When the menace known as The Joker emerges from his mysterious past, he wreaks havoc and chaos on the people of Gotham. The Dark Knight must accept one of the greatest psychological and physical tests of his ability to fight injustice.
A nameless first person narrator (Edward Norton) attends support groups in attempt to subdue his emotional state and relieve his insomniac state. When he meets Marla (Helena Bonham Carter), another fake attendee of support groups, his life seems to become a little more bearable. However when he associates himself with Tyler (Brad Pitt) he is dragged into an underground fight club and soap making scheme. Together the two men spiral out of control and engage in competitive rivalry for love and power. When the narrator is exposed to the hidden agenda of Tyler's fight club, he must accept the awful truth that Tyler may not be who he says he is.Written by
David Fincher sought out Radiohead to provide the music score but Thom Yorke was suffering from exhaustion following the promotion of the band's album, "OK Computer". See more »
When the Narrator is quitting his job, the thermostat alternates between white and black as the shot cuts back and forth between him and his boss. (The 2009 Blu-ray release digitally alters the scene so the thermostat is now consistently white.) See more »
Just as the closing credits are about to start, a flash-frame-shot of a penis appears on the screen. See more »
For the UK theatrical release of the film, the BBFC removed a total of four seconds from two scenes. In the scene where Lou (Peter Iacangelo) beats up Tyler (Brad Pitt), an overhead shot as Tyler receives a punch to the face is missing, and in the scene where The Narrator (Edward Norton) beats up Angel Face (Jared Leto), the third punch in the first load of hits, as well as several hits as his face becomes bloodied during the last load of hits have been removed. The BBFC argued that these cuts were made because of "excessively sustained violence" and "an indulgence in the excitement of beating a defenseless man's face into a pulp". Interestingly however, prior to the release of the film, the BBFC was petitioned to ban the film the film altogether, but they refused, disputing claims that it contained "dangerously instructive information" and could "encourage anti-social behavior". In fact, they actually came to the defense of the film, pointing out that "the film as a whole is - quite clearly - critical and sharply parodic of the amateur fascism which in part it portrays. Its central theme of male machismo (and the anti-social behavior that flows from it) is emphatically rejected by the central character in the concluding reels." For the 2007 Definitive Edition DVD re-release of the movie in the UK, all previous cuts were waved, and the film was released with the deleted four seconds reinstated. See more »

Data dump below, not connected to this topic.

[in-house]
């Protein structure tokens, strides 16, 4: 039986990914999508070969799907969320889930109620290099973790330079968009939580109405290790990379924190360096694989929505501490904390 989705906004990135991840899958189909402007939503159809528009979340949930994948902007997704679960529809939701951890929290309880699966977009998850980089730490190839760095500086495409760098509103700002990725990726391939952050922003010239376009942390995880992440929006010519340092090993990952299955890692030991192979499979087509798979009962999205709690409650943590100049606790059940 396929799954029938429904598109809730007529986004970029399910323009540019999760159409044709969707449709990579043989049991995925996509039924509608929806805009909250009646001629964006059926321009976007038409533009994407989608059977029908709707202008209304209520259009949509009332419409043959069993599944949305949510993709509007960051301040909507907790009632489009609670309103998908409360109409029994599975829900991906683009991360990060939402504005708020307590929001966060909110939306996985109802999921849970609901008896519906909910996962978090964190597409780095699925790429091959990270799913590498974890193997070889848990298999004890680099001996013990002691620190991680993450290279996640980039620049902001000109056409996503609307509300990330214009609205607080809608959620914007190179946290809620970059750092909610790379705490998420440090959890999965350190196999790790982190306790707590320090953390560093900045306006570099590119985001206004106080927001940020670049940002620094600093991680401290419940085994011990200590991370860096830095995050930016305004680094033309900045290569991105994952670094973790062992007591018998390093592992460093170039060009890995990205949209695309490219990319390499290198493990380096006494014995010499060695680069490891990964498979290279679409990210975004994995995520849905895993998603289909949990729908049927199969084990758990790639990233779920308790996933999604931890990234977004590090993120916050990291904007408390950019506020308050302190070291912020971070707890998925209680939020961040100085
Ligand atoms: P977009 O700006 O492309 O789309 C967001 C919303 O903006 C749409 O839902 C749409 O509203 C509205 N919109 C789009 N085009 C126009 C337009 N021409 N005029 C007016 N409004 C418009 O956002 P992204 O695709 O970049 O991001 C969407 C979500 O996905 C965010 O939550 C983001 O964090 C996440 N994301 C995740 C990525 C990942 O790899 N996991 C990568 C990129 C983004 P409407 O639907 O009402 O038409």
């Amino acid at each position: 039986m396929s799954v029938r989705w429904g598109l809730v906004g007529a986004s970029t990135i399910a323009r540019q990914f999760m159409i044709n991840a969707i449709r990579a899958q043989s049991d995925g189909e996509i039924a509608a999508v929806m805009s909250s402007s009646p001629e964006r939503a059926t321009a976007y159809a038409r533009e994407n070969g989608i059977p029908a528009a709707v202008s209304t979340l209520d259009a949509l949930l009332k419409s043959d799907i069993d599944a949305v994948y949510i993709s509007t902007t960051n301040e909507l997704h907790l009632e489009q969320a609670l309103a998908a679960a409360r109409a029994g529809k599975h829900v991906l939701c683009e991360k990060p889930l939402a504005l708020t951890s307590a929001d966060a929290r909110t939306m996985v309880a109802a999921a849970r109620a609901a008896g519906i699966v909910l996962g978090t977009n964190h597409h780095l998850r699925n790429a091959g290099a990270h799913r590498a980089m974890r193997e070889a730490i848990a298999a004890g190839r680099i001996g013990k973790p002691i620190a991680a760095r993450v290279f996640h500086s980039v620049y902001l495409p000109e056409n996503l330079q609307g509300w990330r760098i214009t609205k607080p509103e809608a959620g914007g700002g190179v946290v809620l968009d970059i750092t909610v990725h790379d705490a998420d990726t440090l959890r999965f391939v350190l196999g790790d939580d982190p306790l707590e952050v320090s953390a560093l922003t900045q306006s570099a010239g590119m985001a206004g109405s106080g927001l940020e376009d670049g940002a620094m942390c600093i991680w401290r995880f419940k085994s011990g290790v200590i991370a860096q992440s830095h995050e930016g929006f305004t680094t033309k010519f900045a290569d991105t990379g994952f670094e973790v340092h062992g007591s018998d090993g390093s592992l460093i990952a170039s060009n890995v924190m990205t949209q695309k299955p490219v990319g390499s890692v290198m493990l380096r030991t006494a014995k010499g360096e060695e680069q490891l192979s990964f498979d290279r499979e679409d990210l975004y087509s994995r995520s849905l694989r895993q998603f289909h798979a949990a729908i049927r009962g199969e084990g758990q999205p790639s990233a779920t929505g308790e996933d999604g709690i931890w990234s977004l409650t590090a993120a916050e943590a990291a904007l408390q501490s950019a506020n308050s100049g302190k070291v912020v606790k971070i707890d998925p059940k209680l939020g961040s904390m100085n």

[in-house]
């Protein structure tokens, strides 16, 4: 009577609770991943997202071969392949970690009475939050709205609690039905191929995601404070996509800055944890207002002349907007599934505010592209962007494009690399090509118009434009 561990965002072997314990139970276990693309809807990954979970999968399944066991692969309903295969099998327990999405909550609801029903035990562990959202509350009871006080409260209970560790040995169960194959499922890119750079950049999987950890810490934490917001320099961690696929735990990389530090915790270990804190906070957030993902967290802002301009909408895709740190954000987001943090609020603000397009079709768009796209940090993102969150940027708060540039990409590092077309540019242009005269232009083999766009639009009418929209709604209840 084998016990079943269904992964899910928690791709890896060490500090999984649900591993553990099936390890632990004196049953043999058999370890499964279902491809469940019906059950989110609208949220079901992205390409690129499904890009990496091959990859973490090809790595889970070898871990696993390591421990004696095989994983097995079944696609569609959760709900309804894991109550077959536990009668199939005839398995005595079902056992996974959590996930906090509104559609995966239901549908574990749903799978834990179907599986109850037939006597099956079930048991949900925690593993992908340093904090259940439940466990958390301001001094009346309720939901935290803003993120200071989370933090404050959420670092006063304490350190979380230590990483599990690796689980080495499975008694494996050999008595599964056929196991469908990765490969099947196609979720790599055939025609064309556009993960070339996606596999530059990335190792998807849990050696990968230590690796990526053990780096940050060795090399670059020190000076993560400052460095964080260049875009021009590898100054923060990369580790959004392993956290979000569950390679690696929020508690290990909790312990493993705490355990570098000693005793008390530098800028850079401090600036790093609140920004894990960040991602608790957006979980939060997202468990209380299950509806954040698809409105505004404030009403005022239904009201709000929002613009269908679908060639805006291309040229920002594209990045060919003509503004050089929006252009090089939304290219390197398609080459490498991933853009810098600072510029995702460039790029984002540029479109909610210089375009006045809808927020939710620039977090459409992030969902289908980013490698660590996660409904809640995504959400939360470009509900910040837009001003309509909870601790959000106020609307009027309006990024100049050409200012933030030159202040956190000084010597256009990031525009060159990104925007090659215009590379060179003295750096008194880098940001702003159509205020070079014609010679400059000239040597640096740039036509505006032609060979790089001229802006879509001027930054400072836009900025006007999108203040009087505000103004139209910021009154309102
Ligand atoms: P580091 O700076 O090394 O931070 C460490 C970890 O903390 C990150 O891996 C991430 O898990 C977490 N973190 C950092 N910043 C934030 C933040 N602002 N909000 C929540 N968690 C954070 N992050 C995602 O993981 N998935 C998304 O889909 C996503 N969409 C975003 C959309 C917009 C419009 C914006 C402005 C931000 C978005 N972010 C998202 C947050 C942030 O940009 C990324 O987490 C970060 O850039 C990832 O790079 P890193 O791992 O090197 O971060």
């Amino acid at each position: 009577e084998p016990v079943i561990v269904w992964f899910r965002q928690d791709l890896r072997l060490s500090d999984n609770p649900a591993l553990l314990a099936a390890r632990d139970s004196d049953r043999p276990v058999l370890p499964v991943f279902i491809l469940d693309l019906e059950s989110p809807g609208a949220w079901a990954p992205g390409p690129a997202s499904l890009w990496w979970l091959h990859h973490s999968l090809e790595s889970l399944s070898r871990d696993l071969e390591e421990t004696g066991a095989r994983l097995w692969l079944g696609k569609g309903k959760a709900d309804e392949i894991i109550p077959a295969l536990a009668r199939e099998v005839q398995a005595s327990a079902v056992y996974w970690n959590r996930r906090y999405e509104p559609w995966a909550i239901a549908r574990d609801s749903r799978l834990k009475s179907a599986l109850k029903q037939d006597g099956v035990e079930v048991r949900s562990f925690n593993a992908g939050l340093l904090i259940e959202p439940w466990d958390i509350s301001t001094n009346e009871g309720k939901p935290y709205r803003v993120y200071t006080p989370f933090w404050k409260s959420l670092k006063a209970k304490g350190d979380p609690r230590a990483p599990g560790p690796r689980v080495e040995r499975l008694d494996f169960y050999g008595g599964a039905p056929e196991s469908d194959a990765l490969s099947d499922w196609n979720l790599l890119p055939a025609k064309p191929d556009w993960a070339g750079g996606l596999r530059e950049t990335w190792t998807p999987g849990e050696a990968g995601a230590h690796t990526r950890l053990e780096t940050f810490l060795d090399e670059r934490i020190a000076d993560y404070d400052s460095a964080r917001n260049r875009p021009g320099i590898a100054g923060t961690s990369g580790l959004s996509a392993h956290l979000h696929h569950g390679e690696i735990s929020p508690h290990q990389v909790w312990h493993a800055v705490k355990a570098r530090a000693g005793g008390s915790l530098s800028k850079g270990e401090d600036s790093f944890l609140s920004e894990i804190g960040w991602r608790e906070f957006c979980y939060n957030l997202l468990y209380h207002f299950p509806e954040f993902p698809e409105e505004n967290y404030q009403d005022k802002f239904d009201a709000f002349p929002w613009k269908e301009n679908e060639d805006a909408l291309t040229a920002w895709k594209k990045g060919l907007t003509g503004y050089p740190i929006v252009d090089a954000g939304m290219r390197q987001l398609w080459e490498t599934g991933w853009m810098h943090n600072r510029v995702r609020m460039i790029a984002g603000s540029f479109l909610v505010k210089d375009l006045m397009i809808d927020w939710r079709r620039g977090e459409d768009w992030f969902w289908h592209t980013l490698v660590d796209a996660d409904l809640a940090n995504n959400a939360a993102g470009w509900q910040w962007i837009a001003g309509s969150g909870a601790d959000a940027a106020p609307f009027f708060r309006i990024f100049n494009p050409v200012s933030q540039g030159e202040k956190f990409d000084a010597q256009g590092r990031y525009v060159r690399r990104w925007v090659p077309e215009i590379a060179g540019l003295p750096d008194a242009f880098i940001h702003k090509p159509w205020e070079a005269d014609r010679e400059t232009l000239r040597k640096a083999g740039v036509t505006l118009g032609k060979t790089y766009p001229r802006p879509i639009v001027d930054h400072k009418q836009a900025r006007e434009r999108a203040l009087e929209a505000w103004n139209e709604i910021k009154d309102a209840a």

This movie is one of the greatest of all time. It is adapted from a book by Chuck Palahniuk.
This movie has very interesting themes like emasculation, violence, chaos, societal breakdown, isolation, the threat of death and consumerism.
The direction is sublime. Perfect cinematography, pacing and editing. The twists and nuances of the book are captured perfectly. Also they did a good job with the inter-cuts.
Brad Pitt and Edward Norton were the perfect choice to lead this movie.
When you are watching the movie you just are glued to your seat, that is just how good it is.
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